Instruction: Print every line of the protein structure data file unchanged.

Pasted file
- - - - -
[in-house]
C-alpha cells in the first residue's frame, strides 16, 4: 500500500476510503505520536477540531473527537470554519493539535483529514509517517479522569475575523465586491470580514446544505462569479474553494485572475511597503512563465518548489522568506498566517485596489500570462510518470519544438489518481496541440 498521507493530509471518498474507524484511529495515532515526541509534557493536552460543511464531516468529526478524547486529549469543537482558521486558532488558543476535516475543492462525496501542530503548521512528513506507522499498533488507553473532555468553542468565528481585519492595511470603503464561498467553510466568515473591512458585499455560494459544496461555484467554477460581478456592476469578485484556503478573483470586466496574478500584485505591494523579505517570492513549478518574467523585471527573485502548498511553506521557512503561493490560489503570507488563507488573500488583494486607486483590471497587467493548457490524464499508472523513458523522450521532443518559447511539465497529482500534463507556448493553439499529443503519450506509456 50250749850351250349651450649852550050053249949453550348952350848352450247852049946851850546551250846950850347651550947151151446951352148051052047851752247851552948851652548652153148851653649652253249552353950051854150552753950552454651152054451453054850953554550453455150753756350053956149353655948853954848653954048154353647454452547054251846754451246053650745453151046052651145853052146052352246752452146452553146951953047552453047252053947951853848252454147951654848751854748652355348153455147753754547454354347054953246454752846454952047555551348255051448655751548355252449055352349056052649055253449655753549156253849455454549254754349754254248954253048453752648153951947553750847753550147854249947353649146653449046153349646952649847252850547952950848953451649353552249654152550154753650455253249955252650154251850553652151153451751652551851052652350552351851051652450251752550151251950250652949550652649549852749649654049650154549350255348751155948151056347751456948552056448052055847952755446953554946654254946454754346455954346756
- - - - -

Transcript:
[in-house]
C-alpha cells in the first residue's frame, strides 16, 4: 500500500476510503505520536477540531473527537470554519493539535483529514509517517479522569475575523465586491470580514446544505462569479474553494485572475511597503512563465518548489522568506498566517485596489500570462510518470519544438489518481496541440 498521507493530509471518498474507524484511529495515532515526541509534557493536552460543511464531516468529526478524547486529549469543537482558521486558532488558543476535516475543492462525496501542530503548521512528513506507522499498533488507553473532555468553542468565528481585519492595511470603503464561498467553510466568515473591512458585499455560494459544496461555484467554477460581478456592476469578485484556503478573483470586466496574478500584485505591494523579505517570492513549478518574467523585471527573485502548498511553506521557512503561493490560489503570507488563507488573500488583494486607486483590471497587467493548457490524464499508472523513458523522450521532443518559447511539465497529482500534463507556448493553439499529443503519450506509456 50250749850351250349651450649852550050053249949453550348952350848352450247852049946851850546551250846950850347651550947151151446951352148051052047851752247851552948851652548652153148851653649652253249552353950051854150552753950552454651152054451453054850953554550453455150753756350053956149353655948853954848653954048154353647454452547054251846754451246053650745453151046052651145853052146052352246752452146452553146951953047552453047252053947951853848252454147951654848751854748652355348153455147753754547454354347054953246454752846454952047555551348255051448655751548355252449055352349056052649055253449655753549156253849455454549254754349754254248954253048453752648153951947553750847753550147854249947353649146653449046153349646952649847252850547952950848953451649353552249654152550154753650455253249955252650154251850553652151153451751652551851052652350552351851051652450251752550151251950250652949550652649549852749649654049650154549350255348751155948151056347751456948552056448052055847952755446953554946654254946454754346455954346756